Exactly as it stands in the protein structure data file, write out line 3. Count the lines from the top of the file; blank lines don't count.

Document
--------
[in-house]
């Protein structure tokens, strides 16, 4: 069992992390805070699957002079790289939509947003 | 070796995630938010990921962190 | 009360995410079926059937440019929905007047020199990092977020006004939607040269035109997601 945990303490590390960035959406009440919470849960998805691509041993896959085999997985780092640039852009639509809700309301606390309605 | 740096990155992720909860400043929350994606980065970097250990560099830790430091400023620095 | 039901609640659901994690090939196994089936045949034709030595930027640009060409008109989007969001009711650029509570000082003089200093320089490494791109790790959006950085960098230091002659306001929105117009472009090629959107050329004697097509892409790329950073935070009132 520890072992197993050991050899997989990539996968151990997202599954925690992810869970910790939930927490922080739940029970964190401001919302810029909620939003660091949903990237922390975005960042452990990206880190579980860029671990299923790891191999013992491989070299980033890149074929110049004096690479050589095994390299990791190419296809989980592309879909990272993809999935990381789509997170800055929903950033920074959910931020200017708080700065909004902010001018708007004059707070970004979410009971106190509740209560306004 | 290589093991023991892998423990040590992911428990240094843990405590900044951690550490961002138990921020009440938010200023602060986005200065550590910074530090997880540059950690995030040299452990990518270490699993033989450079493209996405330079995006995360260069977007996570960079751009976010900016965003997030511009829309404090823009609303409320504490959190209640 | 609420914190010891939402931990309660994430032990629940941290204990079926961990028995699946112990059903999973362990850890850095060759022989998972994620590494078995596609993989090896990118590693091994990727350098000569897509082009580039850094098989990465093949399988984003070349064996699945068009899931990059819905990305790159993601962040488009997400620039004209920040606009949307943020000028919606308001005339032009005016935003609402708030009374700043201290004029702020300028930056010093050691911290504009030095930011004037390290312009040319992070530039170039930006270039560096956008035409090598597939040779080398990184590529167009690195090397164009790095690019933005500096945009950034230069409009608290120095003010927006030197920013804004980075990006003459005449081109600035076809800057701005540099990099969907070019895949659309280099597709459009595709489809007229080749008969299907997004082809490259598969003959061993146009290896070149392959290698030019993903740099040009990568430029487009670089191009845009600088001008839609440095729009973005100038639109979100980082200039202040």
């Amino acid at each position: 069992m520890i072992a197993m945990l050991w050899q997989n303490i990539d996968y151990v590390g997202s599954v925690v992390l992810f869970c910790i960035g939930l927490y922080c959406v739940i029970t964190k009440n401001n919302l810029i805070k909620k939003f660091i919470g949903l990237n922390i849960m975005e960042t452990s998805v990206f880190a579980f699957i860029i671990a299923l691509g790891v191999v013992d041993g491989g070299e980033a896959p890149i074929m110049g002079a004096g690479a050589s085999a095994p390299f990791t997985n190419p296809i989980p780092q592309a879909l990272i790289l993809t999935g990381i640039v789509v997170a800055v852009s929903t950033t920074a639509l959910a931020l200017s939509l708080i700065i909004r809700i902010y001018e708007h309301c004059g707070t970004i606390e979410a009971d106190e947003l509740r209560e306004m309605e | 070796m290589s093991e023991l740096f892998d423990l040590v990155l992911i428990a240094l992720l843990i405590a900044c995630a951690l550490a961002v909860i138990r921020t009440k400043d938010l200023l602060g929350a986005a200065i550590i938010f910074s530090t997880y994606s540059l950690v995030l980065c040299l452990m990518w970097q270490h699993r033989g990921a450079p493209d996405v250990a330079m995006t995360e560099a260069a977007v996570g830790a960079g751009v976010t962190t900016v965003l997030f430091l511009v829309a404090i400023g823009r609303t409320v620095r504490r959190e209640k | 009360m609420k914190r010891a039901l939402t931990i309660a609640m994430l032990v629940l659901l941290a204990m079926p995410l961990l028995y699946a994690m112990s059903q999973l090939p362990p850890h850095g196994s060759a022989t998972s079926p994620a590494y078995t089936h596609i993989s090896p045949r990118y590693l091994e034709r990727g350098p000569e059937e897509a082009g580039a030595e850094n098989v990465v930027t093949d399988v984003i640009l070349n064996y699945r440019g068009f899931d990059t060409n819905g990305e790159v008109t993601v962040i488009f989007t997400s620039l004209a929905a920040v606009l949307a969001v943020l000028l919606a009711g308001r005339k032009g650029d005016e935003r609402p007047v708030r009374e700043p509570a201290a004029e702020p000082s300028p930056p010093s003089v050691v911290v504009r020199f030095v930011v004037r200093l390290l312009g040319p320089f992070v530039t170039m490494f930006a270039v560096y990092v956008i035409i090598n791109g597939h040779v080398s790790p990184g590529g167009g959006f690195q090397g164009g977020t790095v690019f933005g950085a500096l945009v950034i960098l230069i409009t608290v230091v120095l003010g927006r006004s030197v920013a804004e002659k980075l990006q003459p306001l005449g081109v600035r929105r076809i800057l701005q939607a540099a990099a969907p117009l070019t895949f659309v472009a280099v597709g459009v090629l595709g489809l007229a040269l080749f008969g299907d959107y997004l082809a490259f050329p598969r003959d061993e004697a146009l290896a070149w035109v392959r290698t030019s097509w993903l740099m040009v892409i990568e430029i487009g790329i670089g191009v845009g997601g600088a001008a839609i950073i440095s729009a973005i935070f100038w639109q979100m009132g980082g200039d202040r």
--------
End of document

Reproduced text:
């Amino acid at each position: 069992m520890i072992a197993m945990l050991w050899q997989n303490i990539d996968y151990v590390g997202s599954v925690v992390l992810f869970c910790i960035g939930l927490y922080c959406v739940i029970t964190k009440n401001n919302l810029i805070k909620k939003f660091i919470g949903l990237n922390i849960m975005e960042t452990s998805v990206f880190a579980f699957i860029i671990a299923l691509g790891v191999v013992d041993g491989g070299e980033a896959p890149i074929m110049g002079a004096g690479a050589s085999a095994p390299f990791t997985n190419p296809i989980p780092q592309a879909l990272i790289l993809t999935g990381i640039v789509v997170a800055v852009s929903t950033t920074a639509l959910a931020l200017s939509l708080i700065i909004r809700i902010y001018e708007h309301c004059g707070t970004i606390e979410a009971d106190e947003l509740r209560e306004m309605e | 070796m290589s093991e023991l740096f892998d423990l040590v990155l992911i428990a240094l992720l843990i405590a900044c995630a951690l550490a961002v909860i138990r921020t009440k400043d938010l200023l602060g929350a986005a200065i550590i938010f910074s530090t997880y994606s540059l950690v995030l980065c040299l452990m990518w970097q270490h699993r033989g990921a450079p493209d996405v250990a330079m995006t995360e560099a260069a977007v996570g830790a960079g751009v976010t962190t900016v965003l997030f430091l511009v829309a404090i400023g823009r609303t409320v620095r504490r959190e209640k | 009360m609420k914190r010891a039901l939402t931990i309660a609640m994430l032990v629940l659901l941290a204990m079926p995410l961990l028995y699946a994690m112990s059903q999973l090939p362990p850890h850095g196994s060759a022989t998972s079926p994620a590494y078995t089936h596609i993989s090896p045949r990118y590693l091994e034709r990727g350098p000569e059937e897509a082009g580039a030595e850094n098989v990465v930027t093949d399988v984003i640009l070349n064996y699945r440019g068009f899931d990059t060409n819905g990305e790159v008109t993601v962040i488009f989007t997400s620039l004209a929905a920040v606009l949307a969001v943020l000028l919606a009711g308001r005339k032009g650029d005016e935003r609402p007047v708030r009374e700043p509570a201290a004029e702020p000082s300028p930056p010093s003089v050691v911290v504009r020199f030095v930011v004037r200093l390290l312009g040319p320089f992070v530039t170039m490494f930006a270039v560096y990092v956008i035409i090598n791109g597939h040779v080398s790790p990184g590529g167009g959006f690195q090397g164009g977020t790095v690019f933005g950085a500096l945009v950034i960098l230069i409009t608290v230091v120095l003010g927006r006004s030197v920013a804004e002659k980075l990006q003459p306001l005449g081109v600035r929105r076809i800057l701005q939607a540099a990099a969907p117009l070019t895949f659309v472009a280099v597709g459009v090629l595709g489809l007229a040269l080749f008969g299907d959107y997004l082809a490259f050329p598969r003959d061993e004697a146009l290896a070149w035109v392959r290698t030019s097509w993903l740099m040009v892409i990568e430029i487009g790329i670089g191009v845009g997601g600088a001008a839609i950073i440095s729009a973005i935070f100038w639109q979100m009132g980082g200039d202040r």